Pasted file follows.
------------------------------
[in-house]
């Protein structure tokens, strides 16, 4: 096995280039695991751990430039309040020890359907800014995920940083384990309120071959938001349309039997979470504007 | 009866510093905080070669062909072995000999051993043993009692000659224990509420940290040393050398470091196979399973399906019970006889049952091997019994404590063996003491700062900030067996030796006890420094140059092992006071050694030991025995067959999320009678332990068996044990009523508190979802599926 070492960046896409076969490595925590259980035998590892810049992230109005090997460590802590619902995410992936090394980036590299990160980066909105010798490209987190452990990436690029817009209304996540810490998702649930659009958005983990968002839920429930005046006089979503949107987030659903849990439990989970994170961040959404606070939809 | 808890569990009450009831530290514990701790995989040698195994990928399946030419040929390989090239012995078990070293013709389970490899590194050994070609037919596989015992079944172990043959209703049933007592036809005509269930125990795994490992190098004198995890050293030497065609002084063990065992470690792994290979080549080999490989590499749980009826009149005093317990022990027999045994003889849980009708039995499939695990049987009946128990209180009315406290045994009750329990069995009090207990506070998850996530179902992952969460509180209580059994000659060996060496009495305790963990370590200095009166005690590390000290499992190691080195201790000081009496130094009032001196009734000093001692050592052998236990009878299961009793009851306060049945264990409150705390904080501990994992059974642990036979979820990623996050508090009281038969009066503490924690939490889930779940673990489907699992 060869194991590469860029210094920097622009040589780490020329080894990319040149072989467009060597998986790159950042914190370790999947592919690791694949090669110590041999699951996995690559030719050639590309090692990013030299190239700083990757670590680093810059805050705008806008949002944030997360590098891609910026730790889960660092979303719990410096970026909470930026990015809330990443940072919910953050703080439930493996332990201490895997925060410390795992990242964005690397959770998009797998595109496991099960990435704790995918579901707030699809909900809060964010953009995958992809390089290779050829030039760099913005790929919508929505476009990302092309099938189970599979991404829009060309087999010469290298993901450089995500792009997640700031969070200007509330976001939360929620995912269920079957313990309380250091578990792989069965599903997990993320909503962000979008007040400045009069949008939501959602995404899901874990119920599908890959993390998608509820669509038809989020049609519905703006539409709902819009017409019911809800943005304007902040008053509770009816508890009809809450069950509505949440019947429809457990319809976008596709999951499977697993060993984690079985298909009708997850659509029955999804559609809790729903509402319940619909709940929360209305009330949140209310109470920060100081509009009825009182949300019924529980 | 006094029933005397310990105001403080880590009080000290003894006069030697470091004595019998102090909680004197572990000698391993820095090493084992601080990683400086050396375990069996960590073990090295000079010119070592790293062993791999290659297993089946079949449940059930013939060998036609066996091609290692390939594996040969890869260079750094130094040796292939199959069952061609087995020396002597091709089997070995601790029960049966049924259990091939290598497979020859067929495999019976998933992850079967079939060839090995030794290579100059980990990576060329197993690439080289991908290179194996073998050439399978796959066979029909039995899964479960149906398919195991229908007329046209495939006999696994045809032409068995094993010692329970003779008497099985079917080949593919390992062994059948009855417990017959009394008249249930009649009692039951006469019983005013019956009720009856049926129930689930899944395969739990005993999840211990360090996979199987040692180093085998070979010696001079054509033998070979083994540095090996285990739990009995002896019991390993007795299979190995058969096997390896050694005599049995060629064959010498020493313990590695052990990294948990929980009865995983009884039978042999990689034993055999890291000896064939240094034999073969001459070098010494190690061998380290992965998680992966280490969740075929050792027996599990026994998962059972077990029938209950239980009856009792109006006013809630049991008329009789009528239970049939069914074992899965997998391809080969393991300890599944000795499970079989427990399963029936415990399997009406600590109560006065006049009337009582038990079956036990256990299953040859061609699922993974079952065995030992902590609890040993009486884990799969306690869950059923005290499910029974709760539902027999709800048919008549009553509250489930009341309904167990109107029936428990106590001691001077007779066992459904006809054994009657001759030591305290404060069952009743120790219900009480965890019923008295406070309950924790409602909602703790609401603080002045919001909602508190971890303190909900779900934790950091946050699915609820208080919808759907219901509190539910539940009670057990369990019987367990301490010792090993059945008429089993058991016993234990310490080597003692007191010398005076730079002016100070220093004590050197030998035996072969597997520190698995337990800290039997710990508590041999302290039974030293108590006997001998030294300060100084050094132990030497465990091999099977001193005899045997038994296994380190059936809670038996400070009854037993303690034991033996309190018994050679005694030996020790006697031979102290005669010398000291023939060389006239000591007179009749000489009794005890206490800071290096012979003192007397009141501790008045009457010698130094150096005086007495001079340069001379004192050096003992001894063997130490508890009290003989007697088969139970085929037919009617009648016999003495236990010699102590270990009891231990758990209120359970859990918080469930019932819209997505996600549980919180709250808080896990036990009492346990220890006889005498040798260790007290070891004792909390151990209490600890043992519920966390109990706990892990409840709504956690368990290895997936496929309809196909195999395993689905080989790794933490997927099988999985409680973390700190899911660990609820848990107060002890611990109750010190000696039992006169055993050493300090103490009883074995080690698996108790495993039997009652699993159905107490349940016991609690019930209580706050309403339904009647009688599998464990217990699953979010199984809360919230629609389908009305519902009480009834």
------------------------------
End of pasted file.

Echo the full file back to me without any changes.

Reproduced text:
[in-house]
């Protein structure tokens, strides 16, 4: 096995280039695991751990430039309040020890359907800014995920940083384990309120071959938001349309039997979470504007 | 009866510093905080070669062909072995000999051993043993009692000659224990509420940290040393050398470091196979399973399906019970006889049952091997019994404590063996003491700062900030067996030796006890420094140059092992006071050694030991025995067959999320009678332990068996044990009523508190979802599926 070492960046896409076969490595925590259980035998590892810049992230109005090997460590802590619902995410992936090394980036590299990160980066909105010798490209987190452990990436690029817009209304996540810490998702649930659009958005983990968002839920429930005046006089979503949107987030659903849990439990989970994170961040959404606070939809 | 808890569990009450009831530290514990701790995989040698195994990928399946030419040929390989090239012995078990070293013709389970490899590194050994070609037919596989015992079944172990043959209703049933007592036809005509269930125990795994490992190098004198995890050293030497065609002084063990065992470690792994290979080549080999490989590499749980009826009149005093317990022990027999045994003889849980009708039995499939695990049987009946128990209180009315406290045994009750329990069995009090207990506070998850996530179902992952969460509180209580059994000659060996060496009495305790963990370590200095009166005690590390000290499992190691080195201790000081009496130094009032001196009734000093001692050592052998236990009878299961009793009851306060049945264990409150705390904080501990994992059974642990036979979820990623996050508090009281038969009066503490924690939490889930779940673990489907699992 060869194991590469860029210094920097622009040589780490020329080894990319040149072989467009060597998986790159950042914190370790999947592919690791694949090669110590041999699951996995690559030719050639590309090692990013030299190239700083990757670590680093810059805050705008806008949002944030997360590098891609910026730790889960660092979303719990410096970026909470930026990015809330990443940072919910953050703080439930493996332990201490895997925060410390795992990242964005690397959770998009797998595109496991099960990435704790995918579901707030699809909900809060964010953009995958992809390089290779050829030039760099913005790929919508929505476009990302092309099938189970599979991404829009060309087999010469290298993901450089995500792009997640700031969070200007509330976001939360929620995912269920079957313990309380250091578990792989069965599903997990993320909503962000979008007040400045009069949008939501959602995404899901874990119920599908890959993390998608509820669509038809989020049609519905703006539409709902819009017409019911809800943005304007902040008053509770009816508890009809809450069950509505949440019947429809457990319809976008596709999951499977697993060993984690079985298909009708997850659509029955999804559609809790729903509402319940619909709940929360209305009330949140209310109470920060100081509009009825009182949300019924529980 | 006094029933005397310990105001403080880590009080000290003894006069030697470091004595019998102090909680004197572990000698391993820095090493084992601080990683400086050396375990069996960590073990090295000079010119070592790293062993791999290659297993089946079949449940059930013939060998036609066996091609290692390939594996040969890869260079750094130094040796292939199959069952061609087995020396002597091709089997070995601790029960049966049924259990091939290598497979020859067929495999019976998933992850079967079939060839090995030794290579100059980990990576060329197993690439080289991908290179194996073998050439399978796959066979029909039995899964479960149906398919195991229908007329046209495939006999696994045809032409068995094993010692329970003779008497099985079917080949593919390992062994059948009855417990017959009394008249249930009649009692039951006469019983005013019956009720009856049926129930689930899944395969739990005993999840211990360090996979199987040692180093085998070979010696001079054509033998070979083994540095090996285990739990009995002896019991390993007795299979190995058969096997390896050694005599049995060629064959010498020493313990590695052990990294948990929980009865995983009884039978042999990689034993055999890291000896064939240094034999073969001459070098010494190690061998380290992965998680992966280490969740075929050792027996599990026994998962059972077990029938209950239980009856009792109006006013809630049991008329009789009528239970049939069914074992899965997998391809080969393991300890599944000795499970079989427990399963029936415990399997009406600590109560006065006049009337009582038990079956036990256990299953040859061609699922993974079952065995030992902590609890040993009486884990799969306690869950059923005290499910029974709760539902027999709800048919008549009553509250489930009341309904167990109107029936428990106590001691001077007779066992459904006809054994009657001759030591305290404060069952009743120790219900009480965890019923008295406070309950924790409602909602703790609401603080002045919001909602508190971890303190909900779900934790950091946050699915609820208080919808759907219901509190539910539940009670057990369990019987367990301490010792090993059945008429089993058991016993234990310490080597003692007191010398005076730079002016100070220093004590050197030998035996072969597997520190698995337990800290039997710990508590041999302290039974030293108590006997001998030294300060100084050094132990030497465990091999099977001193005899045997038994296994380190059936809670038996400070009854037993303690034991033996309190018994050679005694030996020790006697031979102290005669010398000291023939060389006239000591007179009749000489009794005890206490800071290096012979003192007397009141501790008045009457010698130094150096005086007495001079340069001379004192050096003992001894063997130490508890009290003989007697088969139970085929037919009617009648016999003495236990010699102590270990009891231990758990209120359970859990918080469930019932819209997505996600549980919180709250808080896990036990009492346990220890006889005498040798260790007290070891004792909390151990209490600890043992519920966390109990706990892990409840709504956690368990290895997936496929309809196909195999395993689905080989790794933490997927099988999985409680973390700190899911660990609820848990107060002890611990109750010190000696039992006169055993050493300090103490009883074995080690698996108790495993039997009652699993159905107490349940016991609690019930209580706050309403339904009647009688599998464990217990699953979010199984809360919230629609389908009305519902009480009834």